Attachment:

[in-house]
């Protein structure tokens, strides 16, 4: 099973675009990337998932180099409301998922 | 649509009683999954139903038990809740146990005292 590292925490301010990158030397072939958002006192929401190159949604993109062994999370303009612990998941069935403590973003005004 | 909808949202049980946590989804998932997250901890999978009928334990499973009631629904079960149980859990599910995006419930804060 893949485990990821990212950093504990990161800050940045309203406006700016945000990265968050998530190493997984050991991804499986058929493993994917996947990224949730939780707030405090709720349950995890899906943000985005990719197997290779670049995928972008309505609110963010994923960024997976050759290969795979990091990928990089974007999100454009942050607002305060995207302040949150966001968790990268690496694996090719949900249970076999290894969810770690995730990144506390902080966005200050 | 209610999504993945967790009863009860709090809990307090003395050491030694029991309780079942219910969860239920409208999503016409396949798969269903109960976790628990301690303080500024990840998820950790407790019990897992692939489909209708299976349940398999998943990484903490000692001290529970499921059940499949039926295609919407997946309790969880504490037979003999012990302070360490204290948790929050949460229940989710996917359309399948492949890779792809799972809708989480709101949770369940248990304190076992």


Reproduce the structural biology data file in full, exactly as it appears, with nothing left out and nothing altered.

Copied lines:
[in-house]
């Protein structure tokens, strides 16, 4: 099973675009990337998932180099409301998922 | 649509009683999954139903038990809740146990005292 590292925490301010990158030397072939958002006192929401190159949604993109062994999370303009612990998941069935403590973003005004 | 909808949202049980946590989804998932997250901890999978009928334990499973009631629904079960149980859990599910995006419930804060 893949485990990821990212950093504990990161800050940045309203406006700016945000990265968050998530190493997984050991991804499986058929493993994917996947990224949730939780707030405090709720349950995890899906943000985005990719197997290779670049995928972008309505609110963010994923960024997976050759290969795979990091990928990089974007999100454009942050607002305060995207302040949150966001968790990268690496694996090719949900249970076999290894969810770690995730990144506390902080966005200050 | 209610999504993945967790009863009860709090809990307090003395050491030694029991309780079942219910969860239920409208999503016409396949798969269903109960976790628990301690303080500024990840998820950790407790019990897992692939489909209708299976349940398999998943990484903490000692001290529970499921059940499949039926295609919407997946309790969880504490037979003999012990302070360490204290948790929050949460229940989710996917359309399948492949890779792809799972809708989480709101949770369940248990304190076992």